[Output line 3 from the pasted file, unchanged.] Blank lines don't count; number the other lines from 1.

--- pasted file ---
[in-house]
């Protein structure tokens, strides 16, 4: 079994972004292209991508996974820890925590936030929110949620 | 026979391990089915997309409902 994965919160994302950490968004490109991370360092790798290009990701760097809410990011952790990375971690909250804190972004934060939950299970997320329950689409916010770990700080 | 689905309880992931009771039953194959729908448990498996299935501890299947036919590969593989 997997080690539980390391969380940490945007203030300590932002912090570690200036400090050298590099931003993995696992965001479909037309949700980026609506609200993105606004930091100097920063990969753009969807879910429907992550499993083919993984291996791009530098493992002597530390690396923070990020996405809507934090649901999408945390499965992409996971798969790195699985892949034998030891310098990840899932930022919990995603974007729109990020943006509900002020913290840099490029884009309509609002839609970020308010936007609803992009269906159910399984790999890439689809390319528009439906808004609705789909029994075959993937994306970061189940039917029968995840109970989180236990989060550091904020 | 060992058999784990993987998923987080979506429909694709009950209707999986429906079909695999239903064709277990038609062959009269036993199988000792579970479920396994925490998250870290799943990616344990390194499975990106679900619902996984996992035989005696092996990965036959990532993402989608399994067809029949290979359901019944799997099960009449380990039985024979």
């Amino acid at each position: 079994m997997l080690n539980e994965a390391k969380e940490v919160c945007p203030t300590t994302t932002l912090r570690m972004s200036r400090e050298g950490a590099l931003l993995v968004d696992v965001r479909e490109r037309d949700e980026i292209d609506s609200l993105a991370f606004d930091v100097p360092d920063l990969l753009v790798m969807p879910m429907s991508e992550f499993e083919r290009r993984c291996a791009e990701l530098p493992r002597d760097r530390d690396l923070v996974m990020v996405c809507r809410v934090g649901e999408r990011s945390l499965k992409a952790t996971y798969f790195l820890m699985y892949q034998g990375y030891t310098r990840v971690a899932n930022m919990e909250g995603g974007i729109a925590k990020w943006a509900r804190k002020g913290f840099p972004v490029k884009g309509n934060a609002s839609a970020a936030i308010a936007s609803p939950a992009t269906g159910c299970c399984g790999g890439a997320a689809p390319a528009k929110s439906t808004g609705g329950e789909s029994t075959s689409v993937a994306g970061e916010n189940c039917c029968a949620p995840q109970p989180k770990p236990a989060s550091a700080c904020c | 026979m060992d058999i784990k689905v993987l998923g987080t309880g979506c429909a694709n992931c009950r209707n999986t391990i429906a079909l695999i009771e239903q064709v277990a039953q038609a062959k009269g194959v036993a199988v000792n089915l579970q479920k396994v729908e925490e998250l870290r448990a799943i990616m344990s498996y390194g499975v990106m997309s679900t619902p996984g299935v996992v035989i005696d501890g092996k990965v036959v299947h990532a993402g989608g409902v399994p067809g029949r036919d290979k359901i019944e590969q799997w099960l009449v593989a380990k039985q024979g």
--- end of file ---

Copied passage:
């Amino acid at each position: 079994m997997l080690n539980e994965a390391k969380e940490v919160c945007p203030t300590t994302t932002l912090r570690m972004s200036r400090e050298g950490a590099l931003l993995v968004d696992v965001r479909e490109r037309d949700e980026i292209d609506s609200l993105a991370f606004d930091v100097p360092d920063l990969l753009v790798m969807p879910m429907s991508e992550f499993e083919r290009r993984c291996a791009e990701l530098p493992r002597d760097r530390d690396l923070v996974m990020v996405c809507r809410v934090g649901e999408r990011s945390l499965k992409a952790t996971y798969f790195l820890m699985y892949q034998g990375y030891t310098r990840v971690a899932n930022m919990e909250g995603g974007i729109a925590k990020w943006a509900r804190k002020g913290f840099p972004v490029k884009g309509n934060a609002s839609a970020a936030i308010a936007s609803p939950a992009t269906g159910c299970c399984g790999g890439a997320a689809p390319a528009k929110s439906t808004g609705g329950e789909s029994t075959s689409v993937a994306g970061e916010n189940c039917c029968a949620p995840q109970p989180k770990p236990a989060s550091a700080c904020c | 026979m060992d058999i784990k689905v993987l998923g987080t309880g979506c429909a694709n992931c009950r209707n999986t391990i429906a079909l695999i009771e239903q064709v277990a039953q038609a062959k009269g194959v036993a199988v000792n089915l579970q479920k396994v729908e925490e998250l870290r448990a799943i990616m344990s498996y390194g499975v990106m997309s679900t619902p996984g299935v996992v035989i005696d501890g092996k990965v036959v299947h990532a993402g989608g409902v399994p067809g029949r036919d290979k359901i019944e590969q799997w099960l009449v593989a380990k039985q024979g």